Willacy County to hold Human Trafficking Awareness Day; Event to help residents identify smuggling operations

MGN Online

For years, Interstate 69 has been a major corridor for smugglers guiding migrants into Willacy County’s vast ranchlands as they journey toward a better life.

For many, it’s turned into one of the most dangerous treks of their lives.

“It’s dangerous for people crossing the border, especially if you don’t know the area,” Willacy County Chief Deputy Joe Jimenez said Thursday. “It took me three years just to learn the ranches. If you don’t know the area, you’re going to get lost.”

On Saturday, the Willacy County District Attorney’s Office will help host the area’s first Human Trafficking Awareness Day, aimed to curb the smuggling of human cargo which too often turns deadly.

“It is going to make us more aware of our surroundings to enable us to know more about how to spot a human trafficking situation,” said Gloria Cortez, coordinator of Behavioral Health Solutions of South Texas’ Rural Border Intervention program.

As part of the program, a representative of BCFS’s Common Tread program, which helps survivors of human trafficking, will help residents identify smuggling operations so authorities can stop them, Cortez said.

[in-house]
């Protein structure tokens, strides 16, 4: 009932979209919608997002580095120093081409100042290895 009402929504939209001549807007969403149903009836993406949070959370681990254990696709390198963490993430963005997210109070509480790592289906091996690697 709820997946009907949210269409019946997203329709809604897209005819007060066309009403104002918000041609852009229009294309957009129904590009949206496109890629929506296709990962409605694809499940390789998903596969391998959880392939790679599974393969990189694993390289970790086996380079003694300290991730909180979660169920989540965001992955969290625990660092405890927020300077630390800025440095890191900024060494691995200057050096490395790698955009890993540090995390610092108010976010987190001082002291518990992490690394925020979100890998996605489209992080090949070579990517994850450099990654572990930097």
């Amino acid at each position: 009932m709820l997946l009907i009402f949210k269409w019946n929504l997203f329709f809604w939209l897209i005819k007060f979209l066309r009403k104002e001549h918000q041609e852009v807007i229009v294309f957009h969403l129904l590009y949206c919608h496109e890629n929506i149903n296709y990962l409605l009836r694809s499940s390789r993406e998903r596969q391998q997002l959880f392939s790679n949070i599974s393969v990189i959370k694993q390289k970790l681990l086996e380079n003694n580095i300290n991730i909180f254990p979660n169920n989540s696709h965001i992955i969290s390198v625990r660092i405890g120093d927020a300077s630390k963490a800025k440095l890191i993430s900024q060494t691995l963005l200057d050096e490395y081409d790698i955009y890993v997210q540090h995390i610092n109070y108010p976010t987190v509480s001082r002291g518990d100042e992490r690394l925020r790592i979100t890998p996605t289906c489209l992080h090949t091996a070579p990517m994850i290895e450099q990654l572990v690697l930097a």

“It could be right next to us and we might not be aware because we don’t know what to look for,” she said.

The program will feature a “survivor” of human trafficking.

“She’s going to share her story — what she endured,” Cortez said.

Dangerous journey

For more than 10 years, Jimenez has followed the smugglers’ paths into the sprawling brush lands leading into the King Ranch.

“We still get them going through,” he said, referring to smuggling operations. “They’ll come to Willacy and drop (migrants) off north to the King Ranch and tell them, ‘Once you get past the ranch, there’s Houston,’” Jimenez said.

In the last two years, he said, deputies have helped rescue two injured migrants after smugglers left them in ranchlands west of I-69.

In those cases, smugglers left a girl with a sprained ankle and a man who had apparently suffered a broken ankle, Jimenez said.

“They leave them behind — you’re on your own,” he said. “They’re not going to worry about carrying over weight.”

fdelvalle@valleystar.com